Five protesters killed, dozens injured in clashes in Iraq’s Nasiriyah – sources

Iraqi protesters are pictured next to burning tyres during clashes with police during anti-government demonstrations in the city of Nasiriyah in the Dhi Qar province in southern Iraq on 10 January 2021 (AFP)

SULAIMANI (ESTA) — At least five protesters were killed and more than 175 people injured on Friday in clashes between demonstrators and security forces in the southern Iraqi city of Nasiriyah, according to Reuters.

A hospital source told Reuters that most died from bullet wounds, noting that about 120 protesters were wounded.

At least 57 members of the security forces were injured, Reuters cited another hospital source and a security source as saying.

The clashes continued on Friday evening after a week of violence that erupted on Sunday when security forces fired to disperse protesters, who were trying to storm the provincial government building using rocks and Molotov cocktails, according to Reuters.

Protesters are demanding the removal of the governor and justice for protesters who have been killed since 2019.

Governor Nazim Waali submitted his resignation letter to Prime Minister Mustafa al-Kadhimi on Friday night, saying he has stepped down to “preserve the blood of the sons of Dhi Qar”.

The head of the National Security Agency, Abdul Ghani al-Asadi, has been appointed interim governor, and has been directed to form a committee to investigate the violence in the province.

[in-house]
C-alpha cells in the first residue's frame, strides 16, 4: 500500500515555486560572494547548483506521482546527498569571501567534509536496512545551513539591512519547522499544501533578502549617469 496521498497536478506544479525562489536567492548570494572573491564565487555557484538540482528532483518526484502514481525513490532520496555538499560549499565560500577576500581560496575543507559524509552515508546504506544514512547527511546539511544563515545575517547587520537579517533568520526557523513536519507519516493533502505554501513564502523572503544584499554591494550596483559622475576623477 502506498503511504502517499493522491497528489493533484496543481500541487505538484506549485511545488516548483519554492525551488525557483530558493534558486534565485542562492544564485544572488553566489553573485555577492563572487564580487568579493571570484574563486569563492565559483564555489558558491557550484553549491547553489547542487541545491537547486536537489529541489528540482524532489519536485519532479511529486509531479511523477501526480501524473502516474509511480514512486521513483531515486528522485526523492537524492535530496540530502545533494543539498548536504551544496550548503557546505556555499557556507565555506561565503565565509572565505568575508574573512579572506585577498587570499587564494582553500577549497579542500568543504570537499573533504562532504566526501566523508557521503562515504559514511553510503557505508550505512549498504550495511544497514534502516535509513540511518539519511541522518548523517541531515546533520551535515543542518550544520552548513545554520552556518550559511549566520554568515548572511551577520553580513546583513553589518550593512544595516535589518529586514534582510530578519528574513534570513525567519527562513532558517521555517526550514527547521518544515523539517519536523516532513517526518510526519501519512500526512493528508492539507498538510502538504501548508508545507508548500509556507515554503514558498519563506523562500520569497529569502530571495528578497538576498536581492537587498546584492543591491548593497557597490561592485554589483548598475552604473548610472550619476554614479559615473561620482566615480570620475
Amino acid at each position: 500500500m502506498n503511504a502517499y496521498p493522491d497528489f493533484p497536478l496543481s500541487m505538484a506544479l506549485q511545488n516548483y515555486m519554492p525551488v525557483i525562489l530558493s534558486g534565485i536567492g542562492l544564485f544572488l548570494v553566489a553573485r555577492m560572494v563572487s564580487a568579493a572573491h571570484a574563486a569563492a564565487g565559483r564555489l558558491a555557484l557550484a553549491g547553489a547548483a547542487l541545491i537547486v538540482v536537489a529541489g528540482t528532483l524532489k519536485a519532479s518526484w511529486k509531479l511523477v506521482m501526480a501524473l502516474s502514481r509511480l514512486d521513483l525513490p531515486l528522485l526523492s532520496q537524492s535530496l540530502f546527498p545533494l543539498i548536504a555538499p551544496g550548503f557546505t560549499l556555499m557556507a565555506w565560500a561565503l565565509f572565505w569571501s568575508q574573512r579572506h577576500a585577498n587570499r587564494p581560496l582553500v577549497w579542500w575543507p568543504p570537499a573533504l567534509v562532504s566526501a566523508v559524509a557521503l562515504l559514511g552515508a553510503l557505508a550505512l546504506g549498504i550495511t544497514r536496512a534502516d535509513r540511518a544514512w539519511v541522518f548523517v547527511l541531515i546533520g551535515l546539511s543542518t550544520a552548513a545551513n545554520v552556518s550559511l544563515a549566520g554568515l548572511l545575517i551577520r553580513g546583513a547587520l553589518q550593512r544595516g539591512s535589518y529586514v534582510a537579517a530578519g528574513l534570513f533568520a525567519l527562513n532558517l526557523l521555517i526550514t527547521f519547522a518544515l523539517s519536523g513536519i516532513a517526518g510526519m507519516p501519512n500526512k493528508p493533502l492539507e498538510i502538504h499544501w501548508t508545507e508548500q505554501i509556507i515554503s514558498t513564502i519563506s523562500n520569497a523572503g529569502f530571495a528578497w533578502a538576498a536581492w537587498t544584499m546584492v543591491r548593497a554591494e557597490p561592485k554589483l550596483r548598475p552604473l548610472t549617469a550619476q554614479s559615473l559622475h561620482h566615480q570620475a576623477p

Late on Friday Amnesty International said it “verified videos from Nasiriyah that contain clear audio of gunfire and show police firing weapons as well as dead protesters in the streets.”

Ali Bayati, a member of Iraq’s semi-official High Commission for Human Rights, said on twitter that five have been killed and 271 injured including 147 members of the security forces in the last five days.

“The situation is out of control in Nasiriyah and the blood is shedding while the government is watching,” Bayati posted on twitter.

Decades of war, government graft and a dearth of investment have left Iraq’s water, electricity and other public works in a pitiful state.

Many households have only a few hours of mains electricity per day and complain of polluted tap water. The resulting anger has sparked huge protests in the past.

Iraq’s biggest anti-government protests in decades broke out in October 2019 and continued for months, with hundreds of thousands of Iraqis demanding jobs, services and removal of the ruling elite, whom they accused of corruption.

Nearly 600 people were killed, and the protests caused the resignation of Prime Minister Adil Abdul Mahdi.

Prime Minister Mustafa al-Kadhimi, who took office in May 2020, has pledged justice for activists killed or abused by armed groups. But no prosecutions have occurred so far.

The clashes come just a week before Pope Francis visits Iraq from March 5 to 8. He is due to tour the ancient Mesopotamian site of Ur, only a few kilometers (mile) away from the clashes.

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